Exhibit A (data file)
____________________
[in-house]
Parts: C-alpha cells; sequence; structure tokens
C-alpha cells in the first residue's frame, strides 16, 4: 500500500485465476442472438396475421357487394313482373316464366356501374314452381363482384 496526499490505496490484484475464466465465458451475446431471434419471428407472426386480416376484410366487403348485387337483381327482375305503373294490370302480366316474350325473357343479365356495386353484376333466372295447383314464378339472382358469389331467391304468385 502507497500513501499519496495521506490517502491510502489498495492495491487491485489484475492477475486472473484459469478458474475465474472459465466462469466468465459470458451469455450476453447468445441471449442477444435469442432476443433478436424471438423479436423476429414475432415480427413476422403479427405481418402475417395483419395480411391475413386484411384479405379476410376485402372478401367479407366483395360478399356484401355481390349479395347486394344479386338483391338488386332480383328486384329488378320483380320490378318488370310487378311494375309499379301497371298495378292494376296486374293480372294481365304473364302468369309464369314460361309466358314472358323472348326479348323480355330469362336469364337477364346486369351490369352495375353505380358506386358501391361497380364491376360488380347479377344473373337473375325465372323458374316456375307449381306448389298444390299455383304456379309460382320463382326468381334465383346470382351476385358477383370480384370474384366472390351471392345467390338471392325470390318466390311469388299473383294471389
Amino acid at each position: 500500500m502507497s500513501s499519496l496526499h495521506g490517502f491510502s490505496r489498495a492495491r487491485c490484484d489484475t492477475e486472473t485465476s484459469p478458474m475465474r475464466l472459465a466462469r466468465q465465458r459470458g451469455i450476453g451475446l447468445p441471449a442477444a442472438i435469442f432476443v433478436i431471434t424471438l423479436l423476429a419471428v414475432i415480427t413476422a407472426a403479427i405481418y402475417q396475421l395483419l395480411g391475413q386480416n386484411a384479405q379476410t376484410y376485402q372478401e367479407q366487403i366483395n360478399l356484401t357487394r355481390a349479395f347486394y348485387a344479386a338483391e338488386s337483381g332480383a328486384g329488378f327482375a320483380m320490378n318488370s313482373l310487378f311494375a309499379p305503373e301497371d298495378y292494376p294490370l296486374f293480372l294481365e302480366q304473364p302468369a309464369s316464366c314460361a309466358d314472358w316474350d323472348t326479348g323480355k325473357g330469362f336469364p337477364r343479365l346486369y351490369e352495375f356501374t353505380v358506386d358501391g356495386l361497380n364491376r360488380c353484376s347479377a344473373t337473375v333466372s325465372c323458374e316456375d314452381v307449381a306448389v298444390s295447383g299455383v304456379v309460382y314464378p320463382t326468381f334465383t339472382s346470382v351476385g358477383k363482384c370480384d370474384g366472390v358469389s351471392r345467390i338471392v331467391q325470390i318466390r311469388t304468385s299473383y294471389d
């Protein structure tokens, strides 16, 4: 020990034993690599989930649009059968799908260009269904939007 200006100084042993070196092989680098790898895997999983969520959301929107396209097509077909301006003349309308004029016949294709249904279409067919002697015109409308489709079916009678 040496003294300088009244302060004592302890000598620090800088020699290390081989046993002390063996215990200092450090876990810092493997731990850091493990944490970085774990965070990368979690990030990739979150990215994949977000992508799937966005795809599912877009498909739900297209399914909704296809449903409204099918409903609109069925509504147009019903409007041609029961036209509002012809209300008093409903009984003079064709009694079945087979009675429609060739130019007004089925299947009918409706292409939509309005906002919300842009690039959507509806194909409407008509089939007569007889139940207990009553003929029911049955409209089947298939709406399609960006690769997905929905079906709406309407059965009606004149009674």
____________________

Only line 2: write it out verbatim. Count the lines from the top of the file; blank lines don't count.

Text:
Parts: C-alpha cells; sequence; structure tokens